2. How would a theory of money relate to the theory of value? One the one hand there is work to build upon in the theory of value; on the other hand severing the theories of money and value has the appeal of an elegant scientific gambit, like the way information theory severs the concept of information from the engineering of the system that carries it. But such value-neutrality would contradict the idea that value is identical with price (unless you generalize price as something only sometimes or partly monetary). Information theory doesn’t care whether information is true or false. Likewise a general, value-neutral theory of money would have to be applicable to exchange under conditions of force or fraud.

tubelite May 19, 2009 at 6:25 am

How about “pragmatic karma”?

Small scale prisoner’s dilemma games can be played with memory. When you have much larger sets and you want to discriminate, you really have to use an external data structure viz. money.

Quote from Dawkins’ “The Ancestor’s Tale”:
The idea (I attribute this inspired way of expressing it to Steven Pinker) is that before the invention of the freezer the best larder for meat was a companion’s belly. How so? The meat itself was no longer available, of course, but the goodwill it buys is safe in long-term storage in a companion’s brain. Your companion will remember the favour and repay it when fortunes are reversed. Chimpanzees are known to share meat for favours. In historic times, this kind of IOU became tokenized as money.

Venkat May 20, 2009 at 6:59 am

Venkata: the corruption issue is one I hope to address in a future piece. But check out the views of Thomas Greco on localization… (google him). He thinks local currencies are the best way to limit the power of central currency issuers.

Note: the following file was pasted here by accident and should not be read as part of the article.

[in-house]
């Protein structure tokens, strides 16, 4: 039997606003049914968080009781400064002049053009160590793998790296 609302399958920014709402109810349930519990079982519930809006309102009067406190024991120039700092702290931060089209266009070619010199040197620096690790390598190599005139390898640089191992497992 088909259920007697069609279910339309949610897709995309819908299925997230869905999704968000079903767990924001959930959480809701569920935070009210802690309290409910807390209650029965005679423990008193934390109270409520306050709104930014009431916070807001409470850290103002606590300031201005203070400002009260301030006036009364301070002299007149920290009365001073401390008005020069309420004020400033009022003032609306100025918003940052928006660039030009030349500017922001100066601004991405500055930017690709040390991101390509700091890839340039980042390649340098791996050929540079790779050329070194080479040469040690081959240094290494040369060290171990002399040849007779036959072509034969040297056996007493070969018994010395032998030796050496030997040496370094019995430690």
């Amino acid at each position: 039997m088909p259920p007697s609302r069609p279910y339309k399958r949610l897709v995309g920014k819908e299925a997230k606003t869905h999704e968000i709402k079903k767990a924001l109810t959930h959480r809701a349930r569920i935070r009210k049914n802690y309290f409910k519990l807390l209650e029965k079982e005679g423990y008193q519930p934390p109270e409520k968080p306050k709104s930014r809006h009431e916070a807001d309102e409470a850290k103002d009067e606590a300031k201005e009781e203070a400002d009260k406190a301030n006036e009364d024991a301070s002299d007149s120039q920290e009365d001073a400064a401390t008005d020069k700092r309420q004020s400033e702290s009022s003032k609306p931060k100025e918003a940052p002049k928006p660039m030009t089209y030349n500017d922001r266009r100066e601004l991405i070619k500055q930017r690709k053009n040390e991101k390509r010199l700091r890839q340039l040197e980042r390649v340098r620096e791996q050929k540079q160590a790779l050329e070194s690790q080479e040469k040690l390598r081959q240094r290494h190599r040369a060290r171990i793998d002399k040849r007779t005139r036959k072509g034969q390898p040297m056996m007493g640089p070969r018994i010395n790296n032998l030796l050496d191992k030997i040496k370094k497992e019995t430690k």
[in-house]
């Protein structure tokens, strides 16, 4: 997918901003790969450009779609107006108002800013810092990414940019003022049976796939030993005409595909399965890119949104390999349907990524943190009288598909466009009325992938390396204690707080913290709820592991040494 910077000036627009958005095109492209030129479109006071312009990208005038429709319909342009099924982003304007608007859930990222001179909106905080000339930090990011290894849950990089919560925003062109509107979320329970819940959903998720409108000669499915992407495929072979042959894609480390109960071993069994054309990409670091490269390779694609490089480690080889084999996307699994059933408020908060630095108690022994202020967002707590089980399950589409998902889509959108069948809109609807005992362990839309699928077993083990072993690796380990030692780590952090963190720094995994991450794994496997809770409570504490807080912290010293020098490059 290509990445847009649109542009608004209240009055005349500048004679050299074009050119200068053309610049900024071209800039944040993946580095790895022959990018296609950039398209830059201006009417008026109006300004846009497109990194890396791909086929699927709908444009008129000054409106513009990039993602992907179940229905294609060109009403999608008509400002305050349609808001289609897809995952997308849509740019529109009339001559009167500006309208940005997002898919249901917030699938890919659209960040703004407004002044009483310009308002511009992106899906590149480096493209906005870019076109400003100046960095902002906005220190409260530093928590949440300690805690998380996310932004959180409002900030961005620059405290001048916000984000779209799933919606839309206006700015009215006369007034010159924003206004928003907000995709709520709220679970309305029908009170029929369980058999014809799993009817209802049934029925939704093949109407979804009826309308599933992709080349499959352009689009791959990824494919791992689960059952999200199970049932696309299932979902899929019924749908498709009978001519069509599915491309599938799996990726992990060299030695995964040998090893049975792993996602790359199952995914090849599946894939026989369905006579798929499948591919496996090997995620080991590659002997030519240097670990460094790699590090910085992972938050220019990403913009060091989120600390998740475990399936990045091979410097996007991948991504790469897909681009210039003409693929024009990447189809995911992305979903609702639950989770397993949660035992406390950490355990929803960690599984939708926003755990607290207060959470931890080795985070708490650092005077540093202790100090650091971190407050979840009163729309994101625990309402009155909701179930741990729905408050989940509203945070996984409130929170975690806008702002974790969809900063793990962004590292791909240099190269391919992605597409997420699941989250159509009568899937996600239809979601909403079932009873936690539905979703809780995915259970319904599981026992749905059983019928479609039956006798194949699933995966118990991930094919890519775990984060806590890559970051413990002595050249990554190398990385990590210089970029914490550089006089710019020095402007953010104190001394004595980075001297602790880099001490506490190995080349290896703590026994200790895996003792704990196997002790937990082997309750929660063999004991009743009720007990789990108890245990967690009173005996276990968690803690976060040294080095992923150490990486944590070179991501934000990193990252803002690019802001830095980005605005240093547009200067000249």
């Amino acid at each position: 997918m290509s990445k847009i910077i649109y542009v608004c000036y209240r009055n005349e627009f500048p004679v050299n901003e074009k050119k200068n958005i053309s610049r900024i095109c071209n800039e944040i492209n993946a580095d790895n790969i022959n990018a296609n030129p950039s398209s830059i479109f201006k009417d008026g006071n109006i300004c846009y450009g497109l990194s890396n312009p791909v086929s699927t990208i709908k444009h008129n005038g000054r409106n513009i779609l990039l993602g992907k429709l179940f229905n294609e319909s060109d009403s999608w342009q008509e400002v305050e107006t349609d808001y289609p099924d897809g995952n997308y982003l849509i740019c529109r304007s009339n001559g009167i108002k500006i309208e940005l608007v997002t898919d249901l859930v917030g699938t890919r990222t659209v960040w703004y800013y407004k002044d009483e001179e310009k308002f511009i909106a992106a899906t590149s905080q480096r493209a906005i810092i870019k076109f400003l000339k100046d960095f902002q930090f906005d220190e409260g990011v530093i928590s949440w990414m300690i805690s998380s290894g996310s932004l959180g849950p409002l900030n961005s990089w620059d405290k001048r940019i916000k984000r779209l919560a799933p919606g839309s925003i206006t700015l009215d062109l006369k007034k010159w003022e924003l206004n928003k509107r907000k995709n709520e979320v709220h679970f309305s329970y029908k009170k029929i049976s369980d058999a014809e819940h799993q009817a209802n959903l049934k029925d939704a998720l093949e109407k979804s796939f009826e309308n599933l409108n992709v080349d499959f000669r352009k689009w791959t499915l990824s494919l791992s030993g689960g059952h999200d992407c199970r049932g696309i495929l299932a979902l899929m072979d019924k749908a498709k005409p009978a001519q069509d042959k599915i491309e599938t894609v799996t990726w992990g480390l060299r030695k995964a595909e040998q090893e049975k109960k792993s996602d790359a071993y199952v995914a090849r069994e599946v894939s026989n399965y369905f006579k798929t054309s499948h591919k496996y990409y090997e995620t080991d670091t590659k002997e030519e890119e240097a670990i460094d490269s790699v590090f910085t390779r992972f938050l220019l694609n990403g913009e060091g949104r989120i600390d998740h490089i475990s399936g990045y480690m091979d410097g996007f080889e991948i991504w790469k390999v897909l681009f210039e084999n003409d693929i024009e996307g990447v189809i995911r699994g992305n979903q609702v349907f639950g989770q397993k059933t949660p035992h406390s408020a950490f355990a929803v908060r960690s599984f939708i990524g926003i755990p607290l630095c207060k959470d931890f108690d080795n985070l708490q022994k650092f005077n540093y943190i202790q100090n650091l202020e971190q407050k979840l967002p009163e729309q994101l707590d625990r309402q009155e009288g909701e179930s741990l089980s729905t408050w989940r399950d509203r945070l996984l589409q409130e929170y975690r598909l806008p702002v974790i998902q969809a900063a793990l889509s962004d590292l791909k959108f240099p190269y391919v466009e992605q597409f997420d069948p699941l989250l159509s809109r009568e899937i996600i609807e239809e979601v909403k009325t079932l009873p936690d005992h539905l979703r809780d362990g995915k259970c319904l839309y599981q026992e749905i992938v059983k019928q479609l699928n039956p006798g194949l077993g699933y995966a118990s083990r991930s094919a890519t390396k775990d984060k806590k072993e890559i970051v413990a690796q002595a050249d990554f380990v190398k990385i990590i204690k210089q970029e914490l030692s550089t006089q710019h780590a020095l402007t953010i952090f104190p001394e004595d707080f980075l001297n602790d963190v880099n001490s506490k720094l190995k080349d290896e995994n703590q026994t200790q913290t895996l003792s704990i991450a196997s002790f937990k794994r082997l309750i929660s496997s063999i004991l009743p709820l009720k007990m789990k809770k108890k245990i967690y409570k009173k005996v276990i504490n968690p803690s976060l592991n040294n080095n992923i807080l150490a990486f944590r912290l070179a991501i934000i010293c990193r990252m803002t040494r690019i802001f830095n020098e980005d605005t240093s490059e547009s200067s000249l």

Paul: you are touching on exactly the right issue. I think price and value need to be separated, OR value needs to be relativized (i.e. not ‘good’ or ‘bad’ but ‘is mine the same as yours?’). I like the idea that pricing should be agnostic to value. Force or fraud SHOULD be included. There is presumably a set of pricing dynamics even in protection rackets, where street apple sellers get taken for more than store merchants, and each level of defaulting has its own punishment (“if you miss a protection payment this week, you get a slap in the face. Miss it for 2 weeks, you get beaten up at night. 3 weeks, house burned down. 4 weeks, you get killed”).

Tubelite: the animal world examples are great. I hadn’t thought of the friend’s-stomach=refrigerator analogy at all. But it makes sense. Iterated prisoners’ dilemmas get to evolutionary stable states (ESS) of tit-for-tat if discounting of future isn’t “too high.” Your Dawkins/Pinker example formalizes that notion. If discounting of future value of trust (in PD sense) is less than degradation rate of meat, it makes sense to put it in stomach-refrigerator. There may be a general model here that combines NPV-DCF analysis with capital asset depreciation dynamics.

Peter Saint-Andre June 3, 2009 at 6:44 pm

IMHO any sustainable and insightful philosophy of money will stand on the shoulders of a giant: the late 19th century economist Carl Menger, specifically his essay On the Origin of Money. I’d be curious to hear your take on his approach.